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Bound by art

Exhibit shows inherent beauty of books

Posted: February 22, 2012 - 7:19pm
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“Dos-a-Dos Orange” (Coptic Binding) Paper, clay, thread

There’s an extra collection of books at Kenai Peninsula College’s Kenai River Campus right now.

Some are filled with words, others shapes, colors and symbols. They’re made from a variety of materials: paper, fabric, thread, glue, clay, crayon and more.

But just like a traditional book, each has its own story. Scrapbook style pieces tell her parents’ story. Another offers a classic sonnet. And some use words, or just symbols, in an entirely different way.

The collection is titled “Books” and was created by Anchorage resident Susan Share. The art is on display in the Gary L. Freeburg Gallery, next to the college’s library.

The exhibit is unlike anything Share has displayed elsewhere, in that it’s the first exhibit to be called “Books,” and the first arrangement of this exact group of pieces. But it draws on common themes, and incorporates pieces from numerous projects.

“I’m feeling very connected to books and the kind of formal, traditional, bookmaking techniques and things like that,” Share said.

Some of that connection comes from her background. She worked in the special collection libraries at The Metropolitan Museum of Art, The New-York Historical Society and the Brooklyn Museum, where she learned about the structure, text and images of numerous books.

Before working in conservation, Share studied the College of Ceramics at Alfred University, in New York.

“It was (there), in the mid-1970s, I was introduced to the idea of books as an art form in independent studies with my professor, printmaker and photographer, John Wood.

“I was attracted to the movement, layers, hinging, folding and sequential nature of books,” Share wrote in an email.

Her work draws on those different book elements.

Words play a role in several pieces.

“Grace of Wit, of Tongue and Face,” is one word-based work. That piece is a homemade book with a Sir Walter Raleigh sonnet typed out on its pages.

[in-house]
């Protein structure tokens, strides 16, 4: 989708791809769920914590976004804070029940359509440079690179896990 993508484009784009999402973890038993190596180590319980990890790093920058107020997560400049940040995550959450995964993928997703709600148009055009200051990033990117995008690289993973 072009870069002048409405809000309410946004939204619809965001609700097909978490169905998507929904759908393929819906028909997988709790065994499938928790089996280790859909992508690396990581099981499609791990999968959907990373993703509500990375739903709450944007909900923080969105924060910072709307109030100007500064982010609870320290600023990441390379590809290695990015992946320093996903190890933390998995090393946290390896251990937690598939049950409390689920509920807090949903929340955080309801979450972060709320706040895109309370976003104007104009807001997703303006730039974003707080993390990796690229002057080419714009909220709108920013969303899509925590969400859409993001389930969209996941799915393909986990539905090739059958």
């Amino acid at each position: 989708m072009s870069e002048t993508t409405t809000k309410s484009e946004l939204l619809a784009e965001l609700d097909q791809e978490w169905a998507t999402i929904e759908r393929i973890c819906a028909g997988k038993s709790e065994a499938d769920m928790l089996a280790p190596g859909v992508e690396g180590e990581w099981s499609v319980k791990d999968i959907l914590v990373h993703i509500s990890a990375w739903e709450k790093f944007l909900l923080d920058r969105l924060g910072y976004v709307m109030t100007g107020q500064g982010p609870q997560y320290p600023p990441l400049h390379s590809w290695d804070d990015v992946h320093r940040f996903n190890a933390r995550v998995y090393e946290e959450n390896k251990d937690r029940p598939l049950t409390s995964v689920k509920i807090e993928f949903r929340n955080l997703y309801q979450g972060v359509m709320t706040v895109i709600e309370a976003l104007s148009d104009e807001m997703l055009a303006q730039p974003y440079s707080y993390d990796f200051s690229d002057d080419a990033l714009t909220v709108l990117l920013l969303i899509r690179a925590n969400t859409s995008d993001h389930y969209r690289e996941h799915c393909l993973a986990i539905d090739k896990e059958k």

Another, “Do-Doing-Done Crown,” weaves verbs as feathers in a crown made of paper, cloth, wire and beads. The crown has been shown on the Peninsula before, in a solo show Share presented in Homer. It was also part of an Anchorage event, Object Runway, in 2010.

And “Send Sand Sign Snow” is a paper, photocopy, ink piece that experiments with vertical and horizontal poetry, Share said. That work riffs on words by using American Sign Language.

Like the crown, much of Share’s exhibit has appeared elsewhere.

Several are part of the Horizons series that Share is still finishing. That is a collection that uses traditional bookbinding but explores the relationship between vertical and horizontal orientations with exaggerated proportions of pages and binding. The sonnet piece, Grace, is part of that exhibit, as are several accordian-style works that can change shape.

Several of those are arranged on the back wall of the gallery. KPC Associate Professor of Art Celia Anderson, who invited Share to exhibit in the gallery, said she particularly liked those works, and their serpentine nature.

“I just find those to be incredibly beautiful pieces on the back wall,” Anderson said.

When Anderson invited Share to do an exhibit at the college, she didn’t know that theme would be books. But she was familiar with Share’s work from a past show at KPC and exhibits Anderson had visited elsewhere, and was confident that it would fit in at the college.

“I knew that it would be creative and exciting and magical because her work always is,” Anderson said.

Anderson said that much of Share’s work is indescribable. It starts with book bindings techniques, and becomes a new construction, something never seen before, Anderson said.

Anderson usually does the installations in the Freeburg gallery, but said Share and her husband came to the college to put the show together.

Share said the exhibit came together based on how work fit into the gallery.

“It was kind of a fluid process,” Share said. “And Celia was wonderful – she has a great eye and a really good way of looking at things.”

Anderson said she liked how the show was displayed. Not everything fit into the gallery, so Share put one piece — “Zip-Off Fence” — on a wall just outside the gallery where it grabs passersby.

“It’s more at eye level, which allows you to explore all the little intricacies of the piece,” Anderson said.

That piece was displayed previously in a 2006 solo show at the Anchorage Museum.

Share will present a closing of the books lecture about her work before the exhibit comes off the walls.

“She, I think, is one of Alaska’s most creative artists, and I can’t wait to hear her talk on March 2,” Anderson said.

Share said she’ll be bringing a few more books the lecture. She creates notebooks to hold her ideas, building in pockets, places for pencils, and closures. Each has a different binding, and is a little different from the others.

“I might bring a couple of those as part of my process and how I keep track of ideas,” Share said.

She’ll also share elements of the books not visible when they’re mounted on the wall. Some even make sounds when manipulated, she said.

“I’ll show some of the insides or the other side or things like that,” Share said.

Share said she appreciated the opportunity to have a show in Kenai.

“It was really great for me to have that as a destination for my work and to think about the show as a whole,” Share said.

Share will return to the Peninsula for a workshop at the college in April, and one in Seldovia this summer.

 

Molly Dischner can be reached at molly.dischner@peninsulaclarion.com.

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